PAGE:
Editor’s Note: Does art have the power to bring about real change? Intelligence Squared will explore the topic in an upcoming all artist panel, which will feature Lu Yang, Olafur Eliasson, John Gerrard and Shirazeh Houshiary. CNN Style is the media partner for the event.
Artist Lu Yang is often labeled according to the themes she explores, the digital media she works with or for simply being young and Chinese. But the 33-year-old isn’t interested in categorization.
“I am not a new media artist, nor a post-internet one,” she said in phone interview. “I don’t even understand what ‘post-internet’ means. I am many things.”
Lu Yang’s art is, indeed, difficult to classify. Her output spans 3D-animated films, video game-like installations, holograms, neon, VR and even software manipulation, often with overt Japanese manga and anime references. Music – electronic and always frenzied – features prominently.
In “Uterus Man” (2013), an ongoing film project, a grotesque superhero rides a chariot made from a human pelvis, eats placenta for strength and skateboards on a winged sanitary pad.
The equally arresting “Moving Gods” (2015), which Lu exhibited at the 2015 Venice Biennale as the youngest of three artists representing China, and “Delusional Mandala” (2015) are both part of a long-term project dealing with science, technology and spirituality – and the taboos surrounding them.
If one were to describe Lu’s work, “intentionally brash” would be a good place to start. Adjectives like bold, loud and boundary-pushing might come a close second.
“I am drawn to many different things,” the Shanghai-born and -based artist said, “and I just like to combine them in the pieces I make, even if they wouldn’t normally be associated with one another. I like the sense of freedom I get from that.”
Exploring the working of the Chinese artist breaking taboos, Lu Yang
Personal, not political
Among Lu’s many fascinations are pop culture – from Japan, especially – eastern religions and philosophy. Gender identity, sexuality, consciousness, neuroscience, death and the human body all feature widely in her acclaimed videos and installations, which have been exhibited in and outside China.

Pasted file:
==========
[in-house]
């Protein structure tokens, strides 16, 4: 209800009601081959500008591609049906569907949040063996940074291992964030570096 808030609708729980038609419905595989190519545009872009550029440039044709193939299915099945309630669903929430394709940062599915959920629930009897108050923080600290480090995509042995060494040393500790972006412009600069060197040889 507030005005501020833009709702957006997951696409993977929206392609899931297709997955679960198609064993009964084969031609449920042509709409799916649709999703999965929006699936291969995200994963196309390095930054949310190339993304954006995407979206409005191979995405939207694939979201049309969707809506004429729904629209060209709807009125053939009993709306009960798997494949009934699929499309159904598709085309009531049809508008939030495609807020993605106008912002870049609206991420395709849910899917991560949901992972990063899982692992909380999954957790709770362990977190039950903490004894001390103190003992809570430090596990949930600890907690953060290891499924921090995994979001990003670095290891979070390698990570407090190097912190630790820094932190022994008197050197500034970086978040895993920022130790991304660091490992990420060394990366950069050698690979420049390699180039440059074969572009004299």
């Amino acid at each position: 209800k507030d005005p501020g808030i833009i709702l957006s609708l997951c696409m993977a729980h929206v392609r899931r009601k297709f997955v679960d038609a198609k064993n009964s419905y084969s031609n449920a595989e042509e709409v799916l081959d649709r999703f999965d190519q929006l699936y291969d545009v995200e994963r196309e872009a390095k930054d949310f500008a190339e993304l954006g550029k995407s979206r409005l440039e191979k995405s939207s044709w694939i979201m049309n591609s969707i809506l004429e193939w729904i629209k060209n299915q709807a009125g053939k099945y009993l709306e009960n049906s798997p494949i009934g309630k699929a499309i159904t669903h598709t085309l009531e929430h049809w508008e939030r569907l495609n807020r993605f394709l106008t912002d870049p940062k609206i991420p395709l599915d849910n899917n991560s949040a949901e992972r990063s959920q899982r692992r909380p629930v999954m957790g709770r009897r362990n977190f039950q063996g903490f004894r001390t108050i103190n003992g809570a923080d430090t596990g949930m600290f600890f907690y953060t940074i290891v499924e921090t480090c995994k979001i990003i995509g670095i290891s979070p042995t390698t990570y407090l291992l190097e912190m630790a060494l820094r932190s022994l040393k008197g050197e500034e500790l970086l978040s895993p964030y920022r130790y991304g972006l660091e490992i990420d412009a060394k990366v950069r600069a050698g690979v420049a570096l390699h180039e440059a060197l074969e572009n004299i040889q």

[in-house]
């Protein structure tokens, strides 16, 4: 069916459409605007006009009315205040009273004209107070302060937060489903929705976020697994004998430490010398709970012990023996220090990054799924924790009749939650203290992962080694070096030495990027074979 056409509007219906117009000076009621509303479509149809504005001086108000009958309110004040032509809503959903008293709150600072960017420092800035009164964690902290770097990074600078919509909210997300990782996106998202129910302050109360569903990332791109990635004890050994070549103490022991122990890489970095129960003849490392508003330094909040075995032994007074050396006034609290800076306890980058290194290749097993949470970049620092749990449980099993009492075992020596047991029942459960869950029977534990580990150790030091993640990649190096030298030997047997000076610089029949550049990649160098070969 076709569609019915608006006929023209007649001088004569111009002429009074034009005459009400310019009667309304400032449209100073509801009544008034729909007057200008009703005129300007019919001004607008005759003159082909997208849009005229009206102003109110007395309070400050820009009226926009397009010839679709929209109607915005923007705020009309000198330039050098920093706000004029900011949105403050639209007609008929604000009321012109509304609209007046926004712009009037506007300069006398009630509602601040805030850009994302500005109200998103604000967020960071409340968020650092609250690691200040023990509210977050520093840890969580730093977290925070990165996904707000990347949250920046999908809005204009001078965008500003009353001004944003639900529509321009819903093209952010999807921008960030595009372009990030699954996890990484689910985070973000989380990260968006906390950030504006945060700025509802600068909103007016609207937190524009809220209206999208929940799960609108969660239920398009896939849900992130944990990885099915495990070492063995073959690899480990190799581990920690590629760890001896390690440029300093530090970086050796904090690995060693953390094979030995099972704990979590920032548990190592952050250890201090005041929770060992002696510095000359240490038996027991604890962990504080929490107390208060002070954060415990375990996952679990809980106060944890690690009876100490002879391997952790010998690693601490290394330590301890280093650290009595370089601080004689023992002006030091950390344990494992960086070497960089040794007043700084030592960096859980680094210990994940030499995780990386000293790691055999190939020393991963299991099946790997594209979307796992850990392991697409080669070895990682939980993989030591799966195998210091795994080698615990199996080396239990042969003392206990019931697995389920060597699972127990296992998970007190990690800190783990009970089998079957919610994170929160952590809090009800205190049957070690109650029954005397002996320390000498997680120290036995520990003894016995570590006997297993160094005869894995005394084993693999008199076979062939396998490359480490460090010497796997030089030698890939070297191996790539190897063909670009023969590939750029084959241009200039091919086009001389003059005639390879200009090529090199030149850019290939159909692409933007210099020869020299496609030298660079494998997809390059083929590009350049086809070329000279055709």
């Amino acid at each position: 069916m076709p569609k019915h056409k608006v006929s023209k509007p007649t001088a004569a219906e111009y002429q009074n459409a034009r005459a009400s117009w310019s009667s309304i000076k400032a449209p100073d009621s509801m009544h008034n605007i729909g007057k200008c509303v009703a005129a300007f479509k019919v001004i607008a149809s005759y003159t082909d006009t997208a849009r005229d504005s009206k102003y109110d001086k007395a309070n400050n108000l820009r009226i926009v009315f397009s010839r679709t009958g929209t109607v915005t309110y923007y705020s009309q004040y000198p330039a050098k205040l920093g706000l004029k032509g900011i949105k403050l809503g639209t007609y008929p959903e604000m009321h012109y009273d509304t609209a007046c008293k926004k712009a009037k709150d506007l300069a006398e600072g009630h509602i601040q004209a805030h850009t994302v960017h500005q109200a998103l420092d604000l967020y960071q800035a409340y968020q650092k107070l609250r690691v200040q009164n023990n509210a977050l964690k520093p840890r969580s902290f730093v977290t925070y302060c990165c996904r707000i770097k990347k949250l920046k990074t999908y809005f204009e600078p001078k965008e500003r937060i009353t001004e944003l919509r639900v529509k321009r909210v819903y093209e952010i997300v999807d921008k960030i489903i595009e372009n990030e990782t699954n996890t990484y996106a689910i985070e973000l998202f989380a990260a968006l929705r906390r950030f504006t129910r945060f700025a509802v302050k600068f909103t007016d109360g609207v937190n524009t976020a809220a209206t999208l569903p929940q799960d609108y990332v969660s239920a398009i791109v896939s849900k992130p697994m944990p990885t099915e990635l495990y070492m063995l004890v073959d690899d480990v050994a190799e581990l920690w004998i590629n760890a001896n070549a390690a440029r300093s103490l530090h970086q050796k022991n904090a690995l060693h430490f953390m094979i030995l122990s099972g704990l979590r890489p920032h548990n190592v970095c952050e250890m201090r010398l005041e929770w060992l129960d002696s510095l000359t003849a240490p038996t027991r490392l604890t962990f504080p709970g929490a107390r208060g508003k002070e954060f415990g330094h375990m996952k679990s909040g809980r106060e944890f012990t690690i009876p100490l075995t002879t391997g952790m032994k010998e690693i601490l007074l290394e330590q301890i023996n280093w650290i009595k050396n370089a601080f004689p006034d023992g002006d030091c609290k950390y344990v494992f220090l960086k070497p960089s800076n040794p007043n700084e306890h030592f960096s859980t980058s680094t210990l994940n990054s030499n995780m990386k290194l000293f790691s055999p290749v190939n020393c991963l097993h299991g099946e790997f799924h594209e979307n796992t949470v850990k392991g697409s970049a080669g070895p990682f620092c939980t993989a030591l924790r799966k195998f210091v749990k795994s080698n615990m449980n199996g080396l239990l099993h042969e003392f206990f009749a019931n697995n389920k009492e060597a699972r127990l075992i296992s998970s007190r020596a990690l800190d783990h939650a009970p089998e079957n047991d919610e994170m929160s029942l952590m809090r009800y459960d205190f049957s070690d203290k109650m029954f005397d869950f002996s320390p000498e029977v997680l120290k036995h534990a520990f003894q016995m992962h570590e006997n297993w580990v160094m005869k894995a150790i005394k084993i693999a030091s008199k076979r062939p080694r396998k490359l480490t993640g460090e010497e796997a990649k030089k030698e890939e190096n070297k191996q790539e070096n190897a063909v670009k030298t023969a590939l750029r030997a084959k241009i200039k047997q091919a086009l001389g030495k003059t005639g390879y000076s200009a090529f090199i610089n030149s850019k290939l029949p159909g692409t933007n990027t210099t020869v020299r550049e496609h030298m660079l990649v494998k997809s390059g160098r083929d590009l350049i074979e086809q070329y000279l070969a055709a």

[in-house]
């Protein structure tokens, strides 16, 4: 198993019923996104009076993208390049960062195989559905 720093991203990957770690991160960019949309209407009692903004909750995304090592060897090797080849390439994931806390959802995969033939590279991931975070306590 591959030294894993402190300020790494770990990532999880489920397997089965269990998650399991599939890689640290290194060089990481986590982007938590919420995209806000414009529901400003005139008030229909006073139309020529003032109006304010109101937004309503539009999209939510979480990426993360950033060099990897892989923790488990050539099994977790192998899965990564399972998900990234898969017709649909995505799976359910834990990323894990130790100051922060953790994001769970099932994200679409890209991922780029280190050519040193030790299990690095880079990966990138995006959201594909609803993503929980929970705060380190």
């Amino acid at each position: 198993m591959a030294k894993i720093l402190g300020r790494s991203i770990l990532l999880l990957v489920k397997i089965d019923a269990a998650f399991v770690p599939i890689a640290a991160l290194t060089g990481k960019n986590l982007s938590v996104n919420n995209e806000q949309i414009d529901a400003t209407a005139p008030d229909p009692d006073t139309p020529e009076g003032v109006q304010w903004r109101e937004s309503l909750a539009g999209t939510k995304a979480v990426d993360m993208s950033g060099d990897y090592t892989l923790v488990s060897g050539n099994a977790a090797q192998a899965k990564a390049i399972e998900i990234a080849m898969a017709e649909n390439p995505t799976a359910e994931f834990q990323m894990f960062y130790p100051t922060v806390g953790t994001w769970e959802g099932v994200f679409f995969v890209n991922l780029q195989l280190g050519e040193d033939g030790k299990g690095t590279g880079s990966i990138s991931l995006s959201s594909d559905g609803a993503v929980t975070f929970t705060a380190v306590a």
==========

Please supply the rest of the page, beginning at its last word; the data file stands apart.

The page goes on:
“They are an extension of what defines me as a person,” Lu said of her artworks. “I don’t really separate my work from my private life. Everything I create is for myself. I don’t have any other viewer in mind.
“I don’t have many ‘feelings’ in my everyday life,” she continued. “I don’t cry at sad movies; I am not easily scared. I don’t laugh at stuff other people find funny. So I make strong pieces I can attach myself to, or react to. They are my way of ‘channeling my feelings’ and building my own space out there.”
So while Yang tackles serious issues, she does so in an entirely personal capacity. Breaking taboos in China may often see artists labelled “political,” but Yang is — by her own admission — far from politically engaged.
“A decade ago, politics was what everyone saw when it came to art in China – particularly the West,” she said. “A Western viewer would approach a Chinese artwork and think, ‘Is this an Ai Weiwei-kind of piece?’ ‘Is this trying to be controversial and anti-government?’
“But that’s changed, at least slightly, over the last few years. I think people my generation are aware of politics but also realize that work like mine exists in different dimensions, and for different topics.”
These topics are impressively varied, with Yang’s videos exploring the use of technology and science – stereotactic mapping, transcranial magnetic simulation and VR – while considering its impact on the body and brain. AI is another topic she’s eager to explore. But she rebuffs the suggestion that these concepts are also potentially political.
“I only include technology in my work if it enhances and fits with my ideas,” she said. “But I am not interested in it beyond that.”
Instead, her work is imbued with an unmistakable hedonism. And as she prepares to take part in a panel event in Hong Kong titled, “Art is for pleasure not politics: contemporary art fails to influence political discussion,” it is clear which side of the debate she falls.
“The first part – art is for pleasure – definitely sums up my point of view,” she said. “But that’s just me and my work.”
An online identity
Despite eschewing social media (“I find it very time-consuming”), Yang’s work is defined by her relationship with the Internet. Beside her artworks, it’s the place she feels most at home.
“I like to say I live on the Internet,” she said, “because it’s the only place I feel unburdened from social expectations. I am very active on Vimeo – I post most of my videos on it – and I like that people often discover my work there. It feels liberating.
“The same goes for my interactions. When I chat to people on (Chinese micro-blogging site) Weibo or other platforms, I don’t have to specify whether I am a man or a woman, or what country I am from. I can be anyone I want.”
Having stated in previous interview that she doesn’t identify with being Chinese, Yang feels more affinity with her online identity than her national one. She’s nonetheless aware that she may be considered, a “Chinese artist,” something Yang sees as both a blessing and a curse.
“Everyone’s eyes are still on China, meaning a lot of artists my age can actually do this full-time, unlike other countries, because there’s demand. We’re lucky, in that sense.
“At the same time, you’re still expected to speak out through your work. But I want to just make stuff for myself.”
The Intelligence Squared event “Art is for pleasure not politics. Contemporary art fails to influence political discussion” will be held on March 28, 2018 during Hong Kong Art Basel. Tickets are available here.